Leading youth development practitioners at a webinar hosted last week by Cyril Ramaphosa Foundation and its partner entity Cyril Ramaphosa Education Trust (CRET) called for the support of South Africa’s youth now to realise society’s needs in the future.
“We have been enamoured by the role many young professionals are playing on the frontlines of the response to Covid-19,” the Foundation said. “It powerfully demonstrates the need to commit to the development of young people, especially in an uncertain world,” it said.
With youth unemployment figures in South Africa expected to worsen as a result of the global pandemic, participants at the webinar said the long term solution lies in addressing skills development from an early age, including both technical and soft skills, as well as an ongoing focus on skills transfer.
The webinar aimed to strengthen the partnership between youth development practitioners and the private sector in confronting the challenges to continued youth development support under present economic conditions.
Here’s what some of the 60 plus attendees had to say:
“We need to get back to basics, basic after school care available to our students, like Thari, basic infrastructure as a standard at our schools, thanks to programmes like Adopt-a-School, mentorship after you have decided your path, available through programmes like Black Umbrellas – this is all vital to changing the future. And the youth who benefit from these programmes must remember, when you climb that career ladder to the 50th floor and you stand in the sun, leave the ladder behind so someone can follow you and feel the warmth.” – Dr Tshepo Motsepe, South Africa’s First Lady.
“Covid-19 could prove to be a cocktail of disaster or a real opportunity to take bold actions and make even bolder investments to help realise the potential of our youth. Today, right now, young people need our support and it’s time we realise that challenges almost always travel alongside opportunities.” – Mmabatho Maboya, CEO of the CRF
“Offering access to job shadowing and mentorship, which teach students skills like how to communicate in a business arena, understand what leadership means, how to think critically about business challenges, teamwork, assertiveness and emotional intelligence (EQ), arms them with vital skills that will make them more easily employable.” – Christian Phephenyane, Corporate Affairs and Human Capital executive at the Pilanesberg Platinum Mine (PPM).
“Before Covid-19, we struggled with poverty, unemployment and inequality, all this pandemic has done is worsen the situation, more so where our youth are concerned. Webinars like this, including the youth and the ‘not so youth’ is a good first step to building experience and finding innovative solutions that address the challenges of our new world. But, we keep talking about young people and the role they’ll play in the future when what we actually need to see is them becoming functional members of our society today. These are not future challenges, they are today challenges and it’s time we put this into the correct perspective.” – Naka Hlagala of the Phembani Group.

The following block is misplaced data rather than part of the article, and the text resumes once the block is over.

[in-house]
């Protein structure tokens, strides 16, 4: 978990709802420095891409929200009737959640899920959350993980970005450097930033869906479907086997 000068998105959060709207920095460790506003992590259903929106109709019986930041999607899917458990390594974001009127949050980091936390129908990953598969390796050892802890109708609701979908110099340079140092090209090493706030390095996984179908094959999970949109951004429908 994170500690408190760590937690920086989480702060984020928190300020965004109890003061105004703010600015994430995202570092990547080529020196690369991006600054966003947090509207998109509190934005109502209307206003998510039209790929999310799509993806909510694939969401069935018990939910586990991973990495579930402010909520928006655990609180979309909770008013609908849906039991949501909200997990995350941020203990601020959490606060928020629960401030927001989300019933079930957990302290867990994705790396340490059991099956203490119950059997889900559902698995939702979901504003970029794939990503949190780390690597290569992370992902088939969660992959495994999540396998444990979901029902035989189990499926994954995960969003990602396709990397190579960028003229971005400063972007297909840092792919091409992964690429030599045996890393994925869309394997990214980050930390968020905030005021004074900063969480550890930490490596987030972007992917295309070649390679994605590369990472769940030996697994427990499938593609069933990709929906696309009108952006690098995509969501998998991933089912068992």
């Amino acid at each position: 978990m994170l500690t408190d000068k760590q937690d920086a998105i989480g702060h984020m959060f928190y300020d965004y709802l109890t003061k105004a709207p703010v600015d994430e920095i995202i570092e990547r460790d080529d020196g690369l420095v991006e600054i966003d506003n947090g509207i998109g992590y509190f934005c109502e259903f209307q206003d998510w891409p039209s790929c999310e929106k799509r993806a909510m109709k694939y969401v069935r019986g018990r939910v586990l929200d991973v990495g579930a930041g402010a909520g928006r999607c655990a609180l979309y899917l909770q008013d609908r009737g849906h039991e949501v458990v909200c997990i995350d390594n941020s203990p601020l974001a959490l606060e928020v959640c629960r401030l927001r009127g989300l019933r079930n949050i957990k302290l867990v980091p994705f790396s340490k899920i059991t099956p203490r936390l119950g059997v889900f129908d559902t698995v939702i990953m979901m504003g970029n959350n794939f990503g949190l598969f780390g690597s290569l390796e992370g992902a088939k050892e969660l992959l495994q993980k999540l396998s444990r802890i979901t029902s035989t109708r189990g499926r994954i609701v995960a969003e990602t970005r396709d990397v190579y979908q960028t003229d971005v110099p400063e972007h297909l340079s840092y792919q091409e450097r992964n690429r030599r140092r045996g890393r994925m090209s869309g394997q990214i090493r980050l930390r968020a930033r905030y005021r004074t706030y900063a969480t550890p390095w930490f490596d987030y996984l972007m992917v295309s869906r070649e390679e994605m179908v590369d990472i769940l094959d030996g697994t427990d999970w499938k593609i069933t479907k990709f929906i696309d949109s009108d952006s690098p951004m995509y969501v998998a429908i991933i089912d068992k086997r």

“Where we, as supporters of this sect, should broaden our thinking is in the development of alternative skills. Many of us are looking after students who’ve already received education but what of those who are being left behind, who will never go to university? Many think support is only about money but, in some cases, it’s as simple as letting a business-minded young person job shadow you for a day to get a real feel for what running a business entails. There are many innovative, interested young people out there who are ready to absorb real life lessons accessible through the provision of psychosocial support, like mentorship andcoaching, and work readiness training, like helping them secure a driver’s license.” – Chantelle Oosthuizen, Executive Director at CRET.
“Take a look around today and you’ll see, in spite of the fact that they are without a doubt most affected by Covid-19, young people are still demonstrating leadership, bravery and innovation in terms of global responses – they are our workers, health and safety inspectors, researchers, communicators and innovators with a voice that wants to be part of the solution for a healthier, safer, gender equal world. This is why organisations, including Naspers Labs, CRF’s Black Umbrellas and, naturally, CRET, are investing so heavily in this sector right now.” – Phuti Mahanyele-Dabengwa of Naspers SA.
“When you support the youth, you support the country and, as a CRET alum, I know the true value of organisations that strive to find ways to support them practically in today’s times. Covid-19 has been a shock to the system – we never anticipated this. As a young person, it’s been a humbling experience, one that has seen us having to think on our feet and also one that has seen numerous demonstrations of true humanity. At CRET, Ubuntu is real in that we are taught to exist outside of ourselves and within a community and it is this understanding of my place in the world that has enabled me to continue doing what I need to do in the medical field during this time.” – Dineo Nono, CRET alumnus.
“As Dineo said, we’ve received much by way of holistic support through our time at CRET and this ‘pay it forward’ way of living has empowered us in helping society today. They not only invest financially as we find our path, but also in the giving of time, mentorship and the teaching of soft skills. All of this helps us make inroads that affect the communities around us.” Cyril Madiba, CRET advisory board chairman and senior analyst at ABSA.